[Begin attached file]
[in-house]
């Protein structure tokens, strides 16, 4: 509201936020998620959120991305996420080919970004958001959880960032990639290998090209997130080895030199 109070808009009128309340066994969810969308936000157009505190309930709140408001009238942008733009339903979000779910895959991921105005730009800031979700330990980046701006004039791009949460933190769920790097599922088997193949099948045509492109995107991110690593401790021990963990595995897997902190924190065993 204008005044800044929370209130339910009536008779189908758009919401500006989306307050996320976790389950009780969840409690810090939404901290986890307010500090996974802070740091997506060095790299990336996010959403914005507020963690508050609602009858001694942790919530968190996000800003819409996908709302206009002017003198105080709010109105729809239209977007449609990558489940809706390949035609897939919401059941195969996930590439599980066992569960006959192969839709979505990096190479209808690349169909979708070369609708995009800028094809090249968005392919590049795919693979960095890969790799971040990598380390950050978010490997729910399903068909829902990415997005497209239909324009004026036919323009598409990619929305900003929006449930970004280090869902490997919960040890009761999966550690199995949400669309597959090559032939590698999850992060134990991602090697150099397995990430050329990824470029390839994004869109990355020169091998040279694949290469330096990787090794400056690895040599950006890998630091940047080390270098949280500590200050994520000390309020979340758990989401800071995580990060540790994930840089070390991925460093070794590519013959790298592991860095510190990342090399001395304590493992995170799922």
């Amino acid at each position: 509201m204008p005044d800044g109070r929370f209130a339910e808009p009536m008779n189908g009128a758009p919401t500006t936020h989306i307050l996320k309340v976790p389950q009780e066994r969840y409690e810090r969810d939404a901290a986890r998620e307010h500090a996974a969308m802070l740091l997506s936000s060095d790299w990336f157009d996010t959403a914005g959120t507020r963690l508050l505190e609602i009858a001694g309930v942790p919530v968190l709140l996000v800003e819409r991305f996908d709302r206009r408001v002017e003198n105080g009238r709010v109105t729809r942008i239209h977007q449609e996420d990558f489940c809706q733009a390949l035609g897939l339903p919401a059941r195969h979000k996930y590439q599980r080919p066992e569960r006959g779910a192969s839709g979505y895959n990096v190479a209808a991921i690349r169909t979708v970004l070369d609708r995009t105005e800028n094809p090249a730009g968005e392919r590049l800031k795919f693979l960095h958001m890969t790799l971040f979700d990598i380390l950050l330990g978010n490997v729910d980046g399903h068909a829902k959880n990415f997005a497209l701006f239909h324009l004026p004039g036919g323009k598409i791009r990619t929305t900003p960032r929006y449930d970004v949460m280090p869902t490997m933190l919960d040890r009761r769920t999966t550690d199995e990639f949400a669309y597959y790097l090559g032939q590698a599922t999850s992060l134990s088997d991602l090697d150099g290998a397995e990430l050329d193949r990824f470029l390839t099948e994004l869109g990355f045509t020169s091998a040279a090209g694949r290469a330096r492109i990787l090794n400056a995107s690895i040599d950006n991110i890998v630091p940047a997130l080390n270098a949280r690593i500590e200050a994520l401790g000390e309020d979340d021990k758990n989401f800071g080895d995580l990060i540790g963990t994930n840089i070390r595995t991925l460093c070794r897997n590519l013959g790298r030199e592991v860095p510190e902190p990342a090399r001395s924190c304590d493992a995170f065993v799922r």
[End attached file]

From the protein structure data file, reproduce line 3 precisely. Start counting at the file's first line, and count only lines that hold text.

């Amino acid at each position: 509201m204008p005044d800044g109070r929370f209130a339910e808009p009536m008779n189908g009128a758009p919401t500006t936020h989306i307050l996320k309340v976790p389950q009780e066994r969840y409690e810090r969810d939404a901290a986890r998620e307010h500090a996974a969308m802070l740091l997506s936000s060095d790299w990336f157009d996010t959403a914005g959120t507020r963690l508050l505190e609602i009858a001694g309930v942790p919530v968190l709140l996000v800003e819409r991305f996908d709302r206009r408001v002017e003198n105080g009238r709010v109105t729809r942008i239209h977007q449609e996420d990558f489940c809706q733009a390949l035609g897939l339903p919401a059941r195969h979000k996930y590439q599980r080919p066992e569960r006959g779910a192969s839709g979505y895959n990096v190479a209808a991921i690349r169909t979708v970004l070369d609708r995009t105005e800028n094809p090249a730009g968005e392919r590049l800031k795919f693979l960095h958001m890969t790799l971040f979700d990598i380390l950050l330990g978010n490997v729910d980046g399903h068909a829902k959880n990415f997005a497209l701006f239909h324009l004026p004039g036919g323009k598409i791009r990619t929305t900003p960032r929006y449930d970004v949460m280090p869902t490997m933190l919960d040890r009761r769920t999966t550690d199995e990639f949400a669309y597959y790097l090559g032939q590698a599922t999850s992060l134990s088997d991602l090697d150099g290998a397995e990430l050329d193949r990824f470029l390839t099948e994004l869109g990355f045509t020169s091998a040279a090209g694949r290469a330096r492109i990787l090794n400056a995107s690895i040599d950006n991110i890998v630091p940047a997130l080390n270098a949280r690593i500590e200050a994520l401790g000390e309020d979340d021990k758990n989401f800071g080895d995580l990060i540790g963990t994930n840089i070390r595995t991925l460093c070794r897997n590519l013959g790298r030199e592991v860095p510190e902190p990342a090399r001395s924190c304590d493992a995170f065993v799922r």